Inadequate nutrition. Many people with dementia will eventually reduce or stop eating and drinking. They may forget to eat or think they've already eaten. Changes in meal times or noise distractions in their environment may affect whether they eat.
Often, advanced dementia causes you to lose control of the muscles used to chew and swallow. This may put you at risk of choking or aspirating food in your lungs. If this happens, it can block breathing and cause pneumonia.
You also lose the feeling of hunger and, with it, the desire to eat. Depression, side effects of medications, constipation and other conditions also can decrease your interest in food.
Reduced hygiene. In moderate to severe stages of dementia, you'll eventually lose the ability to independently complete daily living tasks. You may no longer be able to bathe, dress, brush your hair or teeth, or use the toilet on your own.
Difficulty taking medications. Because your memory is affected, remembering to take the correct amount of medications at the right time can be challenging.
Deterioration of emotional health. Dementia changes behaviors and personality. Some of the changes may be caused by the actual deterioration happening in your brain, while other behavioral and personality changes may be emotional reactions to coping with the changes in your brain.
Dementia may lead to depression, aggression, confusion, frustration, anxiety, a lack of inhibition and disorientation.
Difficulty communicating. As dementia progresses, you may lose the ability to remember the names of people and things. You may have trouble communicating with others or understanding others.
Difficulty communicating can lead to feelings of agitation, isolation and depression.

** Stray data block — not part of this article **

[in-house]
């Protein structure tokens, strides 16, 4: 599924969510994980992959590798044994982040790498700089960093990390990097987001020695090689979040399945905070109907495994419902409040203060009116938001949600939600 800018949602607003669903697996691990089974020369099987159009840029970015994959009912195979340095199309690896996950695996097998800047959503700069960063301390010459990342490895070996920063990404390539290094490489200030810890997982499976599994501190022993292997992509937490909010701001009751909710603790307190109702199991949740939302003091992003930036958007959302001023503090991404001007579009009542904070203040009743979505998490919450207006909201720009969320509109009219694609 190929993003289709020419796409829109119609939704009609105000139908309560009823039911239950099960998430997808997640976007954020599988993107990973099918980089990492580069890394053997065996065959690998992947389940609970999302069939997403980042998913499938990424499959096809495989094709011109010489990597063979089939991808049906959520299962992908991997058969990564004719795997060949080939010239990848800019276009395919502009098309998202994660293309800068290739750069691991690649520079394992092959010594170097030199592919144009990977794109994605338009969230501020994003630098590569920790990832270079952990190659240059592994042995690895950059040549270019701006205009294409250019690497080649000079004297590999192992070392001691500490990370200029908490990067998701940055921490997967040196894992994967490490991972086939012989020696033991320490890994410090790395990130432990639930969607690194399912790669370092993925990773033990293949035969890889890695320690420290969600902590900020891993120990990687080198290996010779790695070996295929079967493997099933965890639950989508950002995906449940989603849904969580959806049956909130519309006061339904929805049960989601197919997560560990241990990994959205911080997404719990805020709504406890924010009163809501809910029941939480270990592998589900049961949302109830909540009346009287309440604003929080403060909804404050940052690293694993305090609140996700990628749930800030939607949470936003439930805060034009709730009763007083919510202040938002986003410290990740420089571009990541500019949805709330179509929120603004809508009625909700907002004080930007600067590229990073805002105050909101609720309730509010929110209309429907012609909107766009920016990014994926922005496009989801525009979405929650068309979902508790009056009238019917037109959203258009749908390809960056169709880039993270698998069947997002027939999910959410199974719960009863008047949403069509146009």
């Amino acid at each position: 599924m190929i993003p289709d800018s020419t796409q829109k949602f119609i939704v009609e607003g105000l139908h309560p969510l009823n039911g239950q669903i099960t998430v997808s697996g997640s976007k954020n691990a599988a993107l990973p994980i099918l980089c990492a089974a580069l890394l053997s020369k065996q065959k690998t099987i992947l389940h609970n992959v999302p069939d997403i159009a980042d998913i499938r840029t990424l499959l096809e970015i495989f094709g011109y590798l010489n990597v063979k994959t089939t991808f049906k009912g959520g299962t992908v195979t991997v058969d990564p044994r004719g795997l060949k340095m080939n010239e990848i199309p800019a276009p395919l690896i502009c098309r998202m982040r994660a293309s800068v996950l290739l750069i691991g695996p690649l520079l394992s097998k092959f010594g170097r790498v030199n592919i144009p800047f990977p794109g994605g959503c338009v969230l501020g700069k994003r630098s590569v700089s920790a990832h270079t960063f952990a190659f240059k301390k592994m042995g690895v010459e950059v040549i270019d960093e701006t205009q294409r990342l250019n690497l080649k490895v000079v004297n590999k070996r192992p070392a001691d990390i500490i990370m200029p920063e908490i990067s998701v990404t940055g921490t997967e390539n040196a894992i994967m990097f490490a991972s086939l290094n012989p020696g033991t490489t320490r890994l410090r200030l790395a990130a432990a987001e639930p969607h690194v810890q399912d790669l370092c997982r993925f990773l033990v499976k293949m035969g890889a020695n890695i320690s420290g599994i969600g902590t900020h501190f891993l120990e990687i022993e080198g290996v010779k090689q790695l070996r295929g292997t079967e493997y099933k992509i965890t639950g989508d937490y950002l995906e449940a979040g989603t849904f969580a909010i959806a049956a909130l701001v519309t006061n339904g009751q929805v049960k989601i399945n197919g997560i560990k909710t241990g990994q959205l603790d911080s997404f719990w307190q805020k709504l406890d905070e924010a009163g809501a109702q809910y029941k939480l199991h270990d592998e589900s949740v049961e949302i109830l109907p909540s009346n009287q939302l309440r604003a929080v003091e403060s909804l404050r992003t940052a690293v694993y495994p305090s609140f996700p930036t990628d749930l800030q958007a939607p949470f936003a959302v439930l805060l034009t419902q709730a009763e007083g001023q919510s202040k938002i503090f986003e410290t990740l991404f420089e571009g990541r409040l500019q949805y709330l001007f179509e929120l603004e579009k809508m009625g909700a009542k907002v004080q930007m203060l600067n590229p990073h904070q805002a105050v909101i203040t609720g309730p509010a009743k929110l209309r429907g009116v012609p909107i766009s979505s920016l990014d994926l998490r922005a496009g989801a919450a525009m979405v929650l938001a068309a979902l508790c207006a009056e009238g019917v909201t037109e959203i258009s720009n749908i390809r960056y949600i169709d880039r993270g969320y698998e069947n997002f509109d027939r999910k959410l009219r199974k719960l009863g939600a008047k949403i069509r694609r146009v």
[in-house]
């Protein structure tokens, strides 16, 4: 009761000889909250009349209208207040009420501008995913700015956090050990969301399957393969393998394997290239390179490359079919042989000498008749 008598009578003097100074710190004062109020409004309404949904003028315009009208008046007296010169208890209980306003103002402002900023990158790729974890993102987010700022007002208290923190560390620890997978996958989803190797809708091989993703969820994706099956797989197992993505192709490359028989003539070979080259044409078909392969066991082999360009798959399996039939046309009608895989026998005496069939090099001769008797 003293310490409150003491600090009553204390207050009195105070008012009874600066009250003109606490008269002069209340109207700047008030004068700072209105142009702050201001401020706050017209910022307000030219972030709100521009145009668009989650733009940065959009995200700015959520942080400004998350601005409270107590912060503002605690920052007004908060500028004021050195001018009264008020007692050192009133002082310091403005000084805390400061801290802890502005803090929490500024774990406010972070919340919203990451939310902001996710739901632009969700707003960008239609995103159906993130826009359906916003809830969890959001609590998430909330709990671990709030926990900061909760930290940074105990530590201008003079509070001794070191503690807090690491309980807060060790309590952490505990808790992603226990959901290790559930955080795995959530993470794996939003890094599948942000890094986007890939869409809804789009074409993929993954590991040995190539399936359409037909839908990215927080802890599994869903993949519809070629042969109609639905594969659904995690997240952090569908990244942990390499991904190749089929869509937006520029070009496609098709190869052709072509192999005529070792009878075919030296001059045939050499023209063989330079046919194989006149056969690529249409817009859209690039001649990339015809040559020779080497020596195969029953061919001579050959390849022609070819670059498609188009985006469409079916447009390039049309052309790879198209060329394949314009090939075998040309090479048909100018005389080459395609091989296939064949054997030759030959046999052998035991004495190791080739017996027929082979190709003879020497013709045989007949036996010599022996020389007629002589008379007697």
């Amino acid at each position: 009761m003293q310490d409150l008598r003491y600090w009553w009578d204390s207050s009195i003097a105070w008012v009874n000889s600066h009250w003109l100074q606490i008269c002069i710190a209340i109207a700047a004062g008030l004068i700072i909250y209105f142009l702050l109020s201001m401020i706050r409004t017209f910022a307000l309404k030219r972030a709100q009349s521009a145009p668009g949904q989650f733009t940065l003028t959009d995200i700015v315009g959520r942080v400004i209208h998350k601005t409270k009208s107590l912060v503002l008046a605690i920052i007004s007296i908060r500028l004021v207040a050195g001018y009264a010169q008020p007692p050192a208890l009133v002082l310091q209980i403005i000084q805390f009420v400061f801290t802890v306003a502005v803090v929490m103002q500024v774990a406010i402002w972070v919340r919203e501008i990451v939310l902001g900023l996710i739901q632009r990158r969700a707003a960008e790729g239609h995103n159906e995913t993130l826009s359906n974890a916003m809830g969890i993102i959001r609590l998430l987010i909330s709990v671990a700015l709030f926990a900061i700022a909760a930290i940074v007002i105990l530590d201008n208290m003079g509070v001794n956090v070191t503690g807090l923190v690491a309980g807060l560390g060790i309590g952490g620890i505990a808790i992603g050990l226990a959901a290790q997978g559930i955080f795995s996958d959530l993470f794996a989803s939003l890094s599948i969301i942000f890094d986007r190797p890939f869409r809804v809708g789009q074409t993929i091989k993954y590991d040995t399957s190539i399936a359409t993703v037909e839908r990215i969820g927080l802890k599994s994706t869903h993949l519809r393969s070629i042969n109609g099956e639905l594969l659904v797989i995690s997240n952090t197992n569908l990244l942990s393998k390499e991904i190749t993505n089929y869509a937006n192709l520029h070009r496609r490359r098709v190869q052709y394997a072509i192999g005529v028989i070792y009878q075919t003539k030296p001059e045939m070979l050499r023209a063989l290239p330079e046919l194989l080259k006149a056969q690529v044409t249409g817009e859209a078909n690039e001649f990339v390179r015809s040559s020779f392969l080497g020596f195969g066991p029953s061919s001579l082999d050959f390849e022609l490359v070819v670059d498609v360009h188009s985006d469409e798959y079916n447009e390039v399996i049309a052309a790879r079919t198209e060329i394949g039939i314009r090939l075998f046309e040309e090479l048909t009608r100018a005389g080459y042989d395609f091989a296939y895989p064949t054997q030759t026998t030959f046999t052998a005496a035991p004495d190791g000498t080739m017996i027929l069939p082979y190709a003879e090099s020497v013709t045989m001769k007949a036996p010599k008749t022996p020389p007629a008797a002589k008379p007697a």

Delusions and hallucinations. You may experience delusions in which you have false ideas about another person or situation. Some people, especially those with Lewy body dementia, may have visual hallucinations.
Sleep difficulties. You may experience sleep difficulties, such as waking up very early in the morning. Some people with dementia may have restless legs syndrome or rapid eye movement (REM) sleep behavior disorder, which also can interfere with sleep.
Personal safety challenges. Because of a reduced capacity for decision-making and problem-solving, some day-to-day situations can present safety issues for people with dementia. These include driving, cooking, falling, getting lost and negotiating obstacles.
There's no sure way to prevent dementia, but there are steps you can take that might help. More research is needed, but it may be beneficial to do the following:
Keep your mind active. Mentally stimulating activities, such as puzzles and word games, and memory training may delay the onset of dementia and help decrease its effects.
Be physically and socially active. Physical activity and social interaction may delay the onset of dementia and reduce its symptoms.
Quit smoking. Some studies have shown smoking in middle age and older may increase your risk of dementia and blood vessel (vascular) conditions. Quitting smoking may reduce your risk.
Lower your blood pressure. High blood pressure may lead to a higher risk of some types of dementia. More research is needed to determine whether treating high blood pressure may reduce the risk of dementia.
Pursue education. People who have spent more time in formal education appear to have a lower incidence of mental decline, even when they have brain abnormalities.
Researchers believe that education may help your brain develop a strong nerve cell network that compensates for nerve cell damage caused by Alzheimer's disease.
Maintain a healthy diet. Eating a healthy diet is important for many reasons, but a diet rich in fruits, vegetables and omega-3 fatty acids, commonly found in certain fish and nuts, may promote overall health and lower your risk of developing dementia.
Most likely, you'll first see your primary care provider if you have concerns about dementia. In some cases, you may be referred to a doctor trained in nervous system conditions (neurologist).